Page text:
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concentrated solar power at the consumer level

Typically concentrated solar power has been a viable option for utility scale projects, there there are more companies moving into the space on a daily basis, even Big Blue (I.B.M.) has decided to play in the concentrated photovoltacis (solar power) sandbox to offer concentrated solar power products at the consumer level. So why is there so much buzz around this sector of solar power? First we have to understand what concentrated solar power is…. What is concentrated photovoltacis (CPV)? With the use of mirrors or reflective material, concentrating the sun’s light onto the surface area of solar cells to significantly raise the output of the solar cells, thus producing more electricity per square foot of solar panels. Concentrated Solar Power is forcing light into a solar cell, similar to forced induction (turbo) for a car. How does this help you? Concentrated Solar Power can lower the upfront cost of going solar. Solar Panels are expensive because solar panels are made up of an element called silicon which is in high demand at this point of time. Concentrated solar power uses less silicon in each panel, therefore lowering the overall cost of a system significantly while increasing the output per square foot. Although this sounds great, there are some issues before this technology hits the mainstream market. Heat decreases the performance of solar panels, therefore concentrating solar power could have some efficiency issues in the long run, also the lifetime of concentrated solar panels maybe limited compared to traditional solar panels. On the bright side there is a lot of innovation going on in this sector, IBM are the masters of cooling silicon (they have experience cooling computer processors which are also made of silicon)…so as the technology develops I can see CPV catching on in the mainstream...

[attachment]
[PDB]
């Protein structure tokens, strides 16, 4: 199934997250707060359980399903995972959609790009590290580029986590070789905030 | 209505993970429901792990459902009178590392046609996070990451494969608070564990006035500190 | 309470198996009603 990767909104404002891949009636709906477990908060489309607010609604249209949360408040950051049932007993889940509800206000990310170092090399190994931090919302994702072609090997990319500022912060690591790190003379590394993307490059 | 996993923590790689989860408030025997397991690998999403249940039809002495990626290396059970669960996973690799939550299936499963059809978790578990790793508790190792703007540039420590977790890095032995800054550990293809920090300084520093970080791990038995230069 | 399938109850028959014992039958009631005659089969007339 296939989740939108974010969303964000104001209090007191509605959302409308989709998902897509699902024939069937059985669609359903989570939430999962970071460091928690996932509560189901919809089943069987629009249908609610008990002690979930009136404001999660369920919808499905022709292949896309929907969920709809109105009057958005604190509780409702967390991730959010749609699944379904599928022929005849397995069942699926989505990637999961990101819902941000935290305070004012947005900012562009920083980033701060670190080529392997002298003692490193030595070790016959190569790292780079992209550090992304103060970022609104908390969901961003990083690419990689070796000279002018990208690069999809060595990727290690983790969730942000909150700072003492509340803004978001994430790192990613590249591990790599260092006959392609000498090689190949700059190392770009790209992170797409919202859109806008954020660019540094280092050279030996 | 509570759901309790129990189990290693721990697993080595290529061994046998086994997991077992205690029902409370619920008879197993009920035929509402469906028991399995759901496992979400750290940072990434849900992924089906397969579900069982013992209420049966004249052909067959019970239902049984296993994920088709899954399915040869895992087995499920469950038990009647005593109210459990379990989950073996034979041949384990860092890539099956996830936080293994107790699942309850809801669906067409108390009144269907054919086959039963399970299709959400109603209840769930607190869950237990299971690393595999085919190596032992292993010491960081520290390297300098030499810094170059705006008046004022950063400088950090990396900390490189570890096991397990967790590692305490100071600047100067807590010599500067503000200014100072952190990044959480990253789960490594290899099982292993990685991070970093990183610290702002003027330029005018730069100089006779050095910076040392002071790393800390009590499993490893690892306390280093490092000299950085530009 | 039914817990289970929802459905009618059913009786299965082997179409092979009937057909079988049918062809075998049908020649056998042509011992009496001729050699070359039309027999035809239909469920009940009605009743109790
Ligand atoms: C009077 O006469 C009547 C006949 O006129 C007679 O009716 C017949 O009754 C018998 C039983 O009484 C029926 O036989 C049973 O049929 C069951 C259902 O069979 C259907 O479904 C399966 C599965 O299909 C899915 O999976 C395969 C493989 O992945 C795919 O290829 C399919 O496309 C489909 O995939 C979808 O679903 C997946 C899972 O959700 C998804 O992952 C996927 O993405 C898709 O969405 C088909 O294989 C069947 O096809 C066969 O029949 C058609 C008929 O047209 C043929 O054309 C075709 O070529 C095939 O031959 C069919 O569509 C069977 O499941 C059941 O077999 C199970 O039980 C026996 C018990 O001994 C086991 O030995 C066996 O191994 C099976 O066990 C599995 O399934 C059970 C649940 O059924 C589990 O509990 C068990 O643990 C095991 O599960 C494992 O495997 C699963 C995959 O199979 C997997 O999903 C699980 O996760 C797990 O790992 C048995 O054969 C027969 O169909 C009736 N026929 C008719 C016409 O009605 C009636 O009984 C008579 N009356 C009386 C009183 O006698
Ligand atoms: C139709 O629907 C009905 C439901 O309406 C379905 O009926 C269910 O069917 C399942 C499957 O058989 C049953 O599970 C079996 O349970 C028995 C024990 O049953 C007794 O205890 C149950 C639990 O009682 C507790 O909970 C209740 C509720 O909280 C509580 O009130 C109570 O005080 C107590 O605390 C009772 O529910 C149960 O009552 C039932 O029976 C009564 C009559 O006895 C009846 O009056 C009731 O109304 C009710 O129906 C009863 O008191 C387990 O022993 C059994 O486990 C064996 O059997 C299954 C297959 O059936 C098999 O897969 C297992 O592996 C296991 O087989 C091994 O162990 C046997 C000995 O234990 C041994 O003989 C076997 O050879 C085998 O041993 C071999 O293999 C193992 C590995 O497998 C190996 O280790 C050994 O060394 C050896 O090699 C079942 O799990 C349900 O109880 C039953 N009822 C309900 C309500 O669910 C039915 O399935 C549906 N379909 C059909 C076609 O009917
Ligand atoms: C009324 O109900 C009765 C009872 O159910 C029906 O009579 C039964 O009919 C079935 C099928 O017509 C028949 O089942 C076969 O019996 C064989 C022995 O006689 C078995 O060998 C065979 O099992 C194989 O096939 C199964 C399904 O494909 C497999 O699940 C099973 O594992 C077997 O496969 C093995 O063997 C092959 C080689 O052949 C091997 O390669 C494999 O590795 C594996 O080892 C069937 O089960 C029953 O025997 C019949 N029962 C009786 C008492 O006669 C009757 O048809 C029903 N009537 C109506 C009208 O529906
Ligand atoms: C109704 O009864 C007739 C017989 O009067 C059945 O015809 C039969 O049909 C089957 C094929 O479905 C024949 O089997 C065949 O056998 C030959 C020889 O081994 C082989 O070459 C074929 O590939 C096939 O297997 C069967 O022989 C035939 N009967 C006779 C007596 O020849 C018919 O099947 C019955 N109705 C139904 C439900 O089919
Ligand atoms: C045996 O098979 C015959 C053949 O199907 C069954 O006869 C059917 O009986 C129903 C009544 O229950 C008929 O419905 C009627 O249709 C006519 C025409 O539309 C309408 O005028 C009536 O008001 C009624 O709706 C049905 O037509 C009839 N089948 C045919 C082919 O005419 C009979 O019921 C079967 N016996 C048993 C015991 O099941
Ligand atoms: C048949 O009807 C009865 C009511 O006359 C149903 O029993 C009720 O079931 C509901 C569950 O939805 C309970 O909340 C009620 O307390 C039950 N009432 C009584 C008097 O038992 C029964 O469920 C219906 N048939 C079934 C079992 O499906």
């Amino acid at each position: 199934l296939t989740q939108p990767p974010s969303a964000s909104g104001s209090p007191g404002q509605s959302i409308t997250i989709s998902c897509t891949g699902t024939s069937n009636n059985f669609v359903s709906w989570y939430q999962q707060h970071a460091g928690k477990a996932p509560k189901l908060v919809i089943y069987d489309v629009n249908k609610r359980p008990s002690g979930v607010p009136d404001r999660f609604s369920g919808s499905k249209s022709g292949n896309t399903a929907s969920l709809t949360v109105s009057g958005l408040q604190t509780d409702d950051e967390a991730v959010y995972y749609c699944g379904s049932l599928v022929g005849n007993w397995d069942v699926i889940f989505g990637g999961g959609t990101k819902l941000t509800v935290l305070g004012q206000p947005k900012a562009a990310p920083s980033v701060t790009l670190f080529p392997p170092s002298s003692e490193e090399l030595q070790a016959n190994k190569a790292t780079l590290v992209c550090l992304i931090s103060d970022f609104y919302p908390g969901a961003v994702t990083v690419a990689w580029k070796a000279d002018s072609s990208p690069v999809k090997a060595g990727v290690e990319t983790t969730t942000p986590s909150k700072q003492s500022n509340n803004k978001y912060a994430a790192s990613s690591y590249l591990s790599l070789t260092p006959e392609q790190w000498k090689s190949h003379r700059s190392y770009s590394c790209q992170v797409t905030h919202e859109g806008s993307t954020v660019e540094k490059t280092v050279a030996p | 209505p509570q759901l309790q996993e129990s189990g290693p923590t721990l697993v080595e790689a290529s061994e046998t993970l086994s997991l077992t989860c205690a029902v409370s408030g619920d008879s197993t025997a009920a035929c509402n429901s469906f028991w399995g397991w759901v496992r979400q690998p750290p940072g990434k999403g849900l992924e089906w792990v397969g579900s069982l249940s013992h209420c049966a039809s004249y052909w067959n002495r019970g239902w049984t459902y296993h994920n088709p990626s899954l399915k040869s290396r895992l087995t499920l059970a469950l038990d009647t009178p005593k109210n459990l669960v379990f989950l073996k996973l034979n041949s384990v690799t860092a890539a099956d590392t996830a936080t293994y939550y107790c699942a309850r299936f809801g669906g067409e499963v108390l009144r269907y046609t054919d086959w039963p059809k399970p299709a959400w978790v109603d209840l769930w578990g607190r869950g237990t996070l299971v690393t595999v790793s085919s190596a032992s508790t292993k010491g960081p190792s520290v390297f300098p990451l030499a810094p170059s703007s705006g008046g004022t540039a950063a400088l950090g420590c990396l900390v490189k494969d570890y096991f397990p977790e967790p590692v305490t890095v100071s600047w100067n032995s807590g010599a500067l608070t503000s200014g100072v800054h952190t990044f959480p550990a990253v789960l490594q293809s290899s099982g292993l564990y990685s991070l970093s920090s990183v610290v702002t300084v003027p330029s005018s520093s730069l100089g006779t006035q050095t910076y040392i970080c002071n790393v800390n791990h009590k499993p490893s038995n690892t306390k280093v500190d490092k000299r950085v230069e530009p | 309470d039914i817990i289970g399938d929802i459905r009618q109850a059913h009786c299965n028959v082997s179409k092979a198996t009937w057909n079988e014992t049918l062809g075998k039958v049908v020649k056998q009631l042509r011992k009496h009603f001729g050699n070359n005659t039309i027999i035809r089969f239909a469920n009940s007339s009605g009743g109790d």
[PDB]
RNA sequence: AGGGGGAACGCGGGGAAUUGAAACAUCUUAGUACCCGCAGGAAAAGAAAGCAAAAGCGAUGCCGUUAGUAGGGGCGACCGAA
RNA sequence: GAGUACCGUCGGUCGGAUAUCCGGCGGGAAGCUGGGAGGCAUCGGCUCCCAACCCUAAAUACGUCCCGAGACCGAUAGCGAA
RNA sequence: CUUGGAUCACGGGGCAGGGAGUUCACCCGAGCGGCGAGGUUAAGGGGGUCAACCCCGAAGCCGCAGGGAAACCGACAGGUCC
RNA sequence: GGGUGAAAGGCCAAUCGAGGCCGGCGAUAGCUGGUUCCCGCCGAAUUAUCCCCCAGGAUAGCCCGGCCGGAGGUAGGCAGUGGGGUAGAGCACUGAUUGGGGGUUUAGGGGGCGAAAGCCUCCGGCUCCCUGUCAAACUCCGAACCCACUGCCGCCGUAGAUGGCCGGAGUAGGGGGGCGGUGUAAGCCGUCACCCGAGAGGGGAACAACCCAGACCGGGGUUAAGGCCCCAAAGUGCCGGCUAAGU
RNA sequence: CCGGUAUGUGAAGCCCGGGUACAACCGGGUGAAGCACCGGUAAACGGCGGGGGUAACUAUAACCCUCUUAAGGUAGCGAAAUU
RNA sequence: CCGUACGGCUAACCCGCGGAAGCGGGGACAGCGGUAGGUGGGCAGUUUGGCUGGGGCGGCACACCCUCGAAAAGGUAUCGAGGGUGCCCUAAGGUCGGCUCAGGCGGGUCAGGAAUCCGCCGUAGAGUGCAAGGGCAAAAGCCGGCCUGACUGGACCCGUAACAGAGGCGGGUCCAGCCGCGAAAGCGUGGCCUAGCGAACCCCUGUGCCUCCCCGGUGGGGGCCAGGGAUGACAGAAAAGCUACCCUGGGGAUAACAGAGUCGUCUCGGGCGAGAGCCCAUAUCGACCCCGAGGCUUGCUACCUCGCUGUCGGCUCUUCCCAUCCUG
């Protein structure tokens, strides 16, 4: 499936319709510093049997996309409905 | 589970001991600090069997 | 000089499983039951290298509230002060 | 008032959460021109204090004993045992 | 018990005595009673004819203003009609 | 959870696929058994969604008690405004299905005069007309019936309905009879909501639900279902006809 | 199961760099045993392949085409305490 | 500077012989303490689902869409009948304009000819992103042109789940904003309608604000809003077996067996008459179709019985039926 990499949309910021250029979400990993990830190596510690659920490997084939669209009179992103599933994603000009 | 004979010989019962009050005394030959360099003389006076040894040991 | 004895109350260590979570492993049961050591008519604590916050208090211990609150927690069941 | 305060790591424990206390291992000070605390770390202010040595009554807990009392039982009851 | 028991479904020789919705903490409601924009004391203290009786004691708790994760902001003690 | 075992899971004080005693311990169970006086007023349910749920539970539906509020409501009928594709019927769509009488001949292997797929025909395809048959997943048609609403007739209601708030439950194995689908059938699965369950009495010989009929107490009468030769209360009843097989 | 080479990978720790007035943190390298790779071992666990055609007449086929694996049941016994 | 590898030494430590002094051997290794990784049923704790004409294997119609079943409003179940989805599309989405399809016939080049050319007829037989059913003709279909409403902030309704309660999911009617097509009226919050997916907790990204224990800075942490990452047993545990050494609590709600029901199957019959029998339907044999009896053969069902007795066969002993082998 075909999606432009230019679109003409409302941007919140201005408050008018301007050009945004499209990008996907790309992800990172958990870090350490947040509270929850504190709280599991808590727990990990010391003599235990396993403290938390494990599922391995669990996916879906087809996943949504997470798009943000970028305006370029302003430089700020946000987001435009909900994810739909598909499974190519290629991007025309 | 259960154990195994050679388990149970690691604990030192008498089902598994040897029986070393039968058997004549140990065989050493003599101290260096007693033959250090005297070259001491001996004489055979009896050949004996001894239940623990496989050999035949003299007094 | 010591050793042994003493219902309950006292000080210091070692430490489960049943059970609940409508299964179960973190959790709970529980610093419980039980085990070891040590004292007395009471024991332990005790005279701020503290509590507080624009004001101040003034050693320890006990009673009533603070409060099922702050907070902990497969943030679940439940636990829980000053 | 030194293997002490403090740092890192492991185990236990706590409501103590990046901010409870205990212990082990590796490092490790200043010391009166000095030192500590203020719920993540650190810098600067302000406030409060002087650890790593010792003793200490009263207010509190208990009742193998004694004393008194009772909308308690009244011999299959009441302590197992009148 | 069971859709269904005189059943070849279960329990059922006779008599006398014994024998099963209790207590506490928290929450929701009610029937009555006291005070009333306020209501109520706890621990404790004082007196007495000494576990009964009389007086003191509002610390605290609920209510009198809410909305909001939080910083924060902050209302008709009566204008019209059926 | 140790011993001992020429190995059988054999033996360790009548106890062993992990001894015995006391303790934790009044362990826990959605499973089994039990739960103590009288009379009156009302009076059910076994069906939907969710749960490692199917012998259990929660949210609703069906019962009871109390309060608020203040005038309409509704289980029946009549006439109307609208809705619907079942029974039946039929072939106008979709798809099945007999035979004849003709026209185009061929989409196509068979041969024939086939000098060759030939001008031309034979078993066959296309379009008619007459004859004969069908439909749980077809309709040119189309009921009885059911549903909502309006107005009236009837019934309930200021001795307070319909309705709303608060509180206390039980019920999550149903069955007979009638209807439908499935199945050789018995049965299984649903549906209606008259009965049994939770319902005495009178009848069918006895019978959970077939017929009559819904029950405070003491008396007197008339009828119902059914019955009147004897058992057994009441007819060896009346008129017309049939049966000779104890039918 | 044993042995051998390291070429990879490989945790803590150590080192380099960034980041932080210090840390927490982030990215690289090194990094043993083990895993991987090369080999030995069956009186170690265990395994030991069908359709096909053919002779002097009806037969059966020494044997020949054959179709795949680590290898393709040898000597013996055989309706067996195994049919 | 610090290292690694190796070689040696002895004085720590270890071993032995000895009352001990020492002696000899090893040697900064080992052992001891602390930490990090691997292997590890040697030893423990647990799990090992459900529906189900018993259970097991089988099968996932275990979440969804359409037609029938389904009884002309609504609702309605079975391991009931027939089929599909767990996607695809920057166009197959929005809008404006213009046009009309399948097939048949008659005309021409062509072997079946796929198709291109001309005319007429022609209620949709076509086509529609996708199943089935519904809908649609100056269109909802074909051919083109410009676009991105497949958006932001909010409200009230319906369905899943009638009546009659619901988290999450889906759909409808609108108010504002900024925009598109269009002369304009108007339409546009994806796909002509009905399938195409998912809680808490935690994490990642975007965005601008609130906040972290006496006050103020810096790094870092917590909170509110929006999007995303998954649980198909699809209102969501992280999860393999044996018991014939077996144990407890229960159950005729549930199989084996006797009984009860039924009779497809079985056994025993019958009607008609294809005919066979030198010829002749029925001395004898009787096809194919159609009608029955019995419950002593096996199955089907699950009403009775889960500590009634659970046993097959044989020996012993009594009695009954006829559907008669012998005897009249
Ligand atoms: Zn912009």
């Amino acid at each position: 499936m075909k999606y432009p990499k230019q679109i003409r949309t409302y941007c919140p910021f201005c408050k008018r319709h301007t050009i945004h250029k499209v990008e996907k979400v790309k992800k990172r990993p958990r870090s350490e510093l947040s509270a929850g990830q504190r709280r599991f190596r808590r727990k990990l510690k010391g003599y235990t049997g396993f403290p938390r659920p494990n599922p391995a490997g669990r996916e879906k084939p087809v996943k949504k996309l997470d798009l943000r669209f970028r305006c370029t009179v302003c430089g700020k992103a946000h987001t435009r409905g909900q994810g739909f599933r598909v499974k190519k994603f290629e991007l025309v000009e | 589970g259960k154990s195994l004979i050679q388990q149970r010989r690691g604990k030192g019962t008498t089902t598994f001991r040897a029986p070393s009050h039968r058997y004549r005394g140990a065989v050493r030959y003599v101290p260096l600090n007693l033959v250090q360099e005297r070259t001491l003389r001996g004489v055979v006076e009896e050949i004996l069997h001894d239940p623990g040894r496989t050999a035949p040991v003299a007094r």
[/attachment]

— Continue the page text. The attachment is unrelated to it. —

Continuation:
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FedEx continues to reduce bottom line with Solar Power

When I was at the Earth Day Festival on Sunday, it was interesting to see FedEx’s booth promoting their use of Solar Power. Today on the Official Earth Day, FedEx Freight has completed the installation of a solar-electric system in Whittier, California and is nearly completed with a similar solar power operation at its Fontana, CA location. Both systems are designed to reduce the peak time usage FedEx faces when operating their business in California. The 282 kW system in Whittier is capable of producing over 414,000 kWh of electricity each year. The CEO claims that they did it for the environment, although consumer research proves the majority of people / organizations who buy solar power do it for the financial benefits before the consider what the system does for the environment. Obviously producing 40% of the facilities annual needs from solar power is only going to increase the value of FedEx’s stock price. FedEx purchased BP Solar Panels (which we do feature on our shop, hint hint*) for their installation. It seems like all these corporations are sprinting to get their solar electric systems up and running before December, 31 2008, the last day a tax paying entity can receive the 30% Federal Tax Credit form the government. By the way, Happy Earth Day!! From the entire

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